Like most people, my world has been thrown into a spin with the pandemic. I am very disturbed at the total lockdown of the sacraments. I can understand stopping public church services, but eliminating all sacraments–even private visits to homes or private confessions seems very draconian. However, with so much that is uncertain about the virus, I can understand that all leaders wish to err on the side of caution. Most people reacted at first by denying there was a major problem. That’s natural. It was my reaction too. We have yet to see just how major the problem is, but better safe than sorry.
Having our world turned upside down with a pandemic is bound to make people worry. We worry about our own health. Will we get sick? Will it be serious? Will we die? If we are elderly or have underlying health concerns the worries increase. Then we worry about our loved ones. If we have elderly friends and family members we worry about them. Then there is the larger scale of concern. Will the health care system break down? What if this goes on far longer than they think and there is social breakdown? What will happen if the infrastructure and systems begin to crumble? What if there is total economic burnout?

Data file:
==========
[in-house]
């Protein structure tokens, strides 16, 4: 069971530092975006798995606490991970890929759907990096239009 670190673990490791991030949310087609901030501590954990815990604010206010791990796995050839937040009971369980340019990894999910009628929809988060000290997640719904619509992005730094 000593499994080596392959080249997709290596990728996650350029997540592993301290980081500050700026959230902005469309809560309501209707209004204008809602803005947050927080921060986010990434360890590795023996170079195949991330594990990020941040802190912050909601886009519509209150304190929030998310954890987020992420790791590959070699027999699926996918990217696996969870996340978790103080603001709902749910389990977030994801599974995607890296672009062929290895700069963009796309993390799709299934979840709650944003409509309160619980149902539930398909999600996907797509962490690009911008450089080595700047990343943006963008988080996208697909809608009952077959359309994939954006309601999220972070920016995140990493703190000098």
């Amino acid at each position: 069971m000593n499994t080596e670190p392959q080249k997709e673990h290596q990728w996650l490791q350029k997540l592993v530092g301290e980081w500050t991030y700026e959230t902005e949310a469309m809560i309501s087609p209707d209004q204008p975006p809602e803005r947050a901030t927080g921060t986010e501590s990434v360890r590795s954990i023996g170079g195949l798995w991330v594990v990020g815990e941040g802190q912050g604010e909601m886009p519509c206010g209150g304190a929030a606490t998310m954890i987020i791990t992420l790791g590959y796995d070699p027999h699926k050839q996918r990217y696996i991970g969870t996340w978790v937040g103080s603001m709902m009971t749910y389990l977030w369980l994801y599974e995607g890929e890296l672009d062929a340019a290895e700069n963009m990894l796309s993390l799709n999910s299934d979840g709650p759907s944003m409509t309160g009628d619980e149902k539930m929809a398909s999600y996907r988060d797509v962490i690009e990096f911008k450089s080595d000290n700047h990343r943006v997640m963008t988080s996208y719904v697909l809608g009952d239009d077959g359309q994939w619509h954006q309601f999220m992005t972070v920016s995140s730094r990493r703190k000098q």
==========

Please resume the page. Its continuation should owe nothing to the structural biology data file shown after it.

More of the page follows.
All of these worries and more are bound to hit us. So what can you do to stop worrying? Here are ten ideas:
- Stop Watching the Bad News – We all stop to rubberneck at car crashes. It’s hard not to stop and stare, but for goodness’ sake don’t check the news channels every five minutes. The bad news is there. The world is in lockdown because of a pandemic. People are worried. People are sick. Some are dying. We know that and there is little we can do about the big problems. So. Check the news in the morning and in the evening. Weight the bad news with the good news. Things are bad, but many people are working together to treat the sick and find new ways to battle the disease. I’m not saying put your head in the sand and adopt some kind of artificial optimism. Be realistic, but don’t get caught up in a bad news tailspin.
- Pray the News – After you get your news update take it to the Lord in prayer. You check the morning news then you say your morning prayers. You check the evening news then you say your evening prayers. How does prayer help? Prayer unleashes God’s power in the world. Your prayers will help to strengthen and protect those working to fight the disease. Your prayers will strengthen and help those suffering from the disease. Your prayers will help the bereaved, the anxious and the depressed. Your prayers will also help you to remain calm, focused and trusting in God
- Take Up a New Interest of Hobby If you are in lockdown take the time to read those books and engage in that study or special interest you have always been meaning to do. Take more exercise. Read some new books. Paint or draw. Get out the cookbook and made some fantastic meals. Bake. This is not only good in itself, but it will take your mind off your worries.